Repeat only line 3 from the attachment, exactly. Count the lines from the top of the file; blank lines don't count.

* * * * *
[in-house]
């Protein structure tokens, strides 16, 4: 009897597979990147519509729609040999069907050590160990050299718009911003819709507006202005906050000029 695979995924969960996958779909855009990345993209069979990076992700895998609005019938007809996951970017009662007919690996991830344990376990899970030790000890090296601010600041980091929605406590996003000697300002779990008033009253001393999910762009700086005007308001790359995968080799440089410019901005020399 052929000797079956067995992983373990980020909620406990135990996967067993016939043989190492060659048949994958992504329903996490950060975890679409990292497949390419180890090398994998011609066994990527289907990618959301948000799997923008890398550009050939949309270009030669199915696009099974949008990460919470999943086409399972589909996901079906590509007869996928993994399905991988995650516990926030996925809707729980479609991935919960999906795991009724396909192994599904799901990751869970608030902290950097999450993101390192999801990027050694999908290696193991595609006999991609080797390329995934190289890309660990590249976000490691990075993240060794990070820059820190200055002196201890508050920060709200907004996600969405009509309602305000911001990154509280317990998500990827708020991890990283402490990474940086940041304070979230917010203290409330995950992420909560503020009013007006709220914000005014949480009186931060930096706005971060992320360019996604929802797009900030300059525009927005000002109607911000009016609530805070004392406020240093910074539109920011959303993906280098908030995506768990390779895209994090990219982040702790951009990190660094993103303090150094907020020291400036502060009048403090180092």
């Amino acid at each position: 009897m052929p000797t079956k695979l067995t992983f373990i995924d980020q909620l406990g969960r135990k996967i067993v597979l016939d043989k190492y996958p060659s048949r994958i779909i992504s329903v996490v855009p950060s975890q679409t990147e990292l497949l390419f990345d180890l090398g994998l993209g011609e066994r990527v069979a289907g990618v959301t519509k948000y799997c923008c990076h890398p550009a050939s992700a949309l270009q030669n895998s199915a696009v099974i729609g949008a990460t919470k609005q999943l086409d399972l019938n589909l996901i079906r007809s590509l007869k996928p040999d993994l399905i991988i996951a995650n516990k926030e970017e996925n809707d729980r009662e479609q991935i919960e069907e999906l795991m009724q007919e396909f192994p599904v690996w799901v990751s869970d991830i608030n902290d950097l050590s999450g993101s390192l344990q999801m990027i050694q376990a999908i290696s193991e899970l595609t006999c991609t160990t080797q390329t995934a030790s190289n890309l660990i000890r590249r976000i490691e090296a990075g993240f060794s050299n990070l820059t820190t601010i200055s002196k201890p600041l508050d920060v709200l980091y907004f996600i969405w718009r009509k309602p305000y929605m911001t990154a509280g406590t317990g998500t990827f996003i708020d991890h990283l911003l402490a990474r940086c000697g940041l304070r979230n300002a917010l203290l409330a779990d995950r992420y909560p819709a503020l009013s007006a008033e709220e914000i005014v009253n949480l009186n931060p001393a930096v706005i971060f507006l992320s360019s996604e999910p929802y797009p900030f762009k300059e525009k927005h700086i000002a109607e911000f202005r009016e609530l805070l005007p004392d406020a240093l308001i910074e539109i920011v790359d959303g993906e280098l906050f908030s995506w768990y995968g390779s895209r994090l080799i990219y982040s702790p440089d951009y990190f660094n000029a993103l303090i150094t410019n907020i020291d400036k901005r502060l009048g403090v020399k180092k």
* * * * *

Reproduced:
């Amino acid at each position: 009897m052929p000797t079956k695979l067995t992983f373990i995924d980020q909620l406990g969960r135990k996967i067993v597979l016939d043989k190492y996958p060659s048949r994958i779909i992504s329903v996490v855009p950060s975890q679409t990147e990292l497949l390419f990345d180890l090398g994998l993209g011609e066994r990527v069979a289907g990618v959301t519509k948000y799997c923008c990076h890398p550009a050939s992700a949309l270009q030669n895998s199915a696009v099974i729609g949008a990460t919470k609005q999943l086409d399972l019938n589909l996901i079906r007809s590509l007869k996928p040999d993994l399905i991988i996951a995650n516990k926030e970017e996925n809707d729980r009662e479609q991935i919960e069907e999906l795991m009724q007919e396909f192994p599904v690996w799901v990751s869970d991830i608030n902290d950097l050590s999450g993101s390192l344990q999801m990027i050694q376990a999908i290696s193991e899970l595609t006999c991609t160990t080797q390329t995934a030790s190289n890309l660990i000890r590249r976000i490691e090296a990075g993240f060794s050299n990070l820059t820190t601010i200055s002196k201890p600041l508050d920060v709200l980091y907004f996600i969405w718009r009509k309602p305000y929605m911001t990154a509280g406590t317990g998500t990827f996003i708020d991890h990283l911003l402490a990474r940086c000697g940041l304070r979230n300002a917010l203290l409330a779990d995950r992420y909560p819709a503020l009013s007006a008033e709220e914000i005014v009253n949480l009186n931060p001393a930096v706005i971060f507006l992320s360019s996604e999910p929802y797009p900030f762009k300059e525009k927005h700086i000002a109607e911000f202005r009016e609530l805070l005007p004392d406020a240093l308001i910074e539109i920011v790359d959303g993906e280098l906050f908030s995506w768990y995968g390779s895209r994090l080799i990219y982040s702790p440089d951009y990190f660094n000029a993103l303090i150094t410019n907020i020291d400036k901005r502060l009048g403090v020399k180092k």